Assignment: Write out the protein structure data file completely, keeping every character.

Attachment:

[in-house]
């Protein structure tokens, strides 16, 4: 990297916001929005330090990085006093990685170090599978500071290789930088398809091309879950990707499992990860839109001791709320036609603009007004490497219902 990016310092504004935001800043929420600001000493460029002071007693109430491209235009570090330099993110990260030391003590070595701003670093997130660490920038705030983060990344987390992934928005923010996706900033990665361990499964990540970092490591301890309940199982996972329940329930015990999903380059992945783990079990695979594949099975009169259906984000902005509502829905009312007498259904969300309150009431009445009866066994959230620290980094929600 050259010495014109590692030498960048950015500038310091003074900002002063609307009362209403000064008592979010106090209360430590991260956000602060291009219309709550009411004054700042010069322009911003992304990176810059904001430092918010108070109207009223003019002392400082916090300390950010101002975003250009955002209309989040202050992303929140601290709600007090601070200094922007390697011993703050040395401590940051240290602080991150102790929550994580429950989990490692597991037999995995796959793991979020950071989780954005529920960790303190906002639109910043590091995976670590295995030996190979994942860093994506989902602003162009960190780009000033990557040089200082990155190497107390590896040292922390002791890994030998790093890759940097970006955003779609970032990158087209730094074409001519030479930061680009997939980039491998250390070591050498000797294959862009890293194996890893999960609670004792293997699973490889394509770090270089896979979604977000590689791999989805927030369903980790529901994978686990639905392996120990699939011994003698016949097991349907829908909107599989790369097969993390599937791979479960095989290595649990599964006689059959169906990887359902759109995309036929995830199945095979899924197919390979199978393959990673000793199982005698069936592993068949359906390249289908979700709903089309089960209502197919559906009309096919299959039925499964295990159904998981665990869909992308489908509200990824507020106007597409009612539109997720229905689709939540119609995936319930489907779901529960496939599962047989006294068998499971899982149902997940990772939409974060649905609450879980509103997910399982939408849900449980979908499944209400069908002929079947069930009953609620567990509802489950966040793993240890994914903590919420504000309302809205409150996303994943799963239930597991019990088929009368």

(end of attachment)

[in-house]
């Protein structure tokens, strides 16, 4: 990297916001929005330090990085006093990685170090599978500071290789930088398809091309879950990707499992990860839109001791709320036609603009007004490497219902 990016310092504004935001800043929420600001000493460029002071007693109430491209235009570090330099993110990260030391003590070595701003670093997130660490920038705030983060990344987390992934928005923010996706900033990665361990499964990540970092490591301890309940199982996972329940329930015990999903380059992945783990079990695979594949099975009169259906984000902005509502829905009312007498259904969300309150009431009445009866066994959230620290980094929600 050259010495014109590692030498960048950015500038310091003074900002002063609307009362209403000064008592979010106090209360430590991260956000602060291009219309709550009411004054700042010069322009911003992304990176810059904001430092918010108070109207009223003019002392400082916090300390950010101002975003250009955002209309989040202050992303929140601290709600007090601070200094922007390697011993703050040395401590940051240290602080991150102790929550994580429950989990490692597991037999995995796959793991979020950071989780954005529920960790303190906002639109910043590091995976670590295995030996190979994942860093994506989902602003162009960190780009000033990557040089200082990155190497107390590896040292922390002791890994030998790093890759940097970006955003779609970032990158087209730094074409001519030479930061680009997939980039491998250390070591050498000797294959862009890293194996890893999960609670004792293997699973490889394509770090270089896979979604977000590689791999989805927030369903980790529901994978686990639905392996120990699939011994003698016949097991349907829908909107599989790369097969993390599937791979479960095989290595649990599964006689059959169906990887359902759109995309036929995830199945095979899924197919390979199978393959990673000793199982005698069936592993068949359906390249289908979700709903089309089960209502197919559906009309096919299959039925499964295990159904998981665990869909992308489908509200990824507020106007597409009612539109997720229905689709939540119609995936319930489907779901529960496939599962047989006294068998499971899982149902997940990772939409974060649905609450879980509103997910399982939408849900449980979908499944209400069908002929079947069930009953609620567990509802489950966040793993240890994914903590919420504000309302809205409150996303994943799963239930597991019990088929009368």